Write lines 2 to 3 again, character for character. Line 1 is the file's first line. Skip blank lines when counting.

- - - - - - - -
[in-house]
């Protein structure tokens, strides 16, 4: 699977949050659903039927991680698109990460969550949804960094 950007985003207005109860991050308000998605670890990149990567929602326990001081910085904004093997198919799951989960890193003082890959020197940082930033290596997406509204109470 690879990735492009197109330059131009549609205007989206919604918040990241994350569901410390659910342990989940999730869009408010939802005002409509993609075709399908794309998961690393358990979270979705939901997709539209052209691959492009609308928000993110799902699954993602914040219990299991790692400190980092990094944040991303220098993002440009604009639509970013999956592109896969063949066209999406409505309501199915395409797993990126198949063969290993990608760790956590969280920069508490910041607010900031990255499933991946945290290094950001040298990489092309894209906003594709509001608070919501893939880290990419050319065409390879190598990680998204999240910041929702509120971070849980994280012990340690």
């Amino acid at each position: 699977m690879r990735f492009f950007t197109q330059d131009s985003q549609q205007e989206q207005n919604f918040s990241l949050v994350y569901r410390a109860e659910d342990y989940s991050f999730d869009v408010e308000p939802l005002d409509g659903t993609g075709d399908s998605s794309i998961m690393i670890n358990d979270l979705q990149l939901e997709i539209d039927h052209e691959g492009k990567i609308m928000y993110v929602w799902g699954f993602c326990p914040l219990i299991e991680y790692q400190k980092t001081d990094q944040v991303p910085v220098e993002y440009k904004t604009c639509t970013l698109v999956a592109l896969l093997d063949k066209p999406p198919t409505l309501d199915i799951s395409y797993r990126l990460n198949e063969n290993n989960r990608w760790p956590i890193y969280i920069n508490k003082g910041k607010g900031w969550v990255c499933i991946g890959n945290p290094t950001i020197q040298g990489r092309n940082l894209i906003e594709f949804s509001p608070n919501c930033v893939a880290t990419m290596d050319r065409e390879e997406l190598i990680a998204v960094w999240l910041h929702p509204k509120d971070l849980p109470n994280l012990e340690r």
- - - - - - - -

């Protein structure tokens, strides 16, 4: 699977949050659903039927991680698109990460969550949804960094 950007985003207005109860991050308000998605670890990149990567929602326990001081910085904004093997198919799951989960890193003082890959020197940082930033290596997406509204109470 690879990735492009197109330059131009549609205007989206919604918040990241994350569901410390659910342990989940999730869009408010939802005002409509993609075709399908794309998961690393358990979270979705939901997709539209052209691959492009609308928000993110799902699954993602914040219990299991790692400190980092990094944040991303220098993002440009604009639509970013999956592109896969063949066209999406409505309501199915395409797993990126198949063969290993990608760790956590969280920069508490910041607010900031990255499933991946945290290094950001040298990489092309894209906003594709509001608070919501893939880290990419050319065409390879190598990680998204999240910041929702509120971070849980994280012990340690």
């Amino acid at each position: 699977m690879r990735f492009f950007t197109q330059d131009s985003q549609q205007e989206q207005n919604f918040s990241l949050v994350y569901r410390a109860e659910d342990y989940s991050f999730d869009v408010e308000p939802l005002d409509g659903t993609g075709d399908s998605s794309i998961m690393i670890n358990d979270l979705q990149l939901e997709i539209d039927h052209e691959g492009k990567i609308m928000y993110v929602w799902g699954f993602c326990p914040l219990i299991e991680y790692q400190k980092t001081d990094q944040v991303p910085v220098e993002y440009k904004t604009c639509t970013l698109v999956a592109l896969l093997d063949k066209p999406p198919t409505l309501d199915i799951s395409y797993r990126l990460n198949e063969n290993n989960r990608w760790p956590i890193y969280i920069n508490k003082g910041k607010g900031w969550v990255c499933i991946g890959n945290p290094t950001i020197q040298g990489r092309n940082l894209i906003e594709f949804s509001p608070n919501c930033v893939a880290t990419m290596d050319r065409e390879e997406l190598i990680a998204v960094w999240l910041h929702p509204k509120d971070l849980p109470n994280l012990e340690r």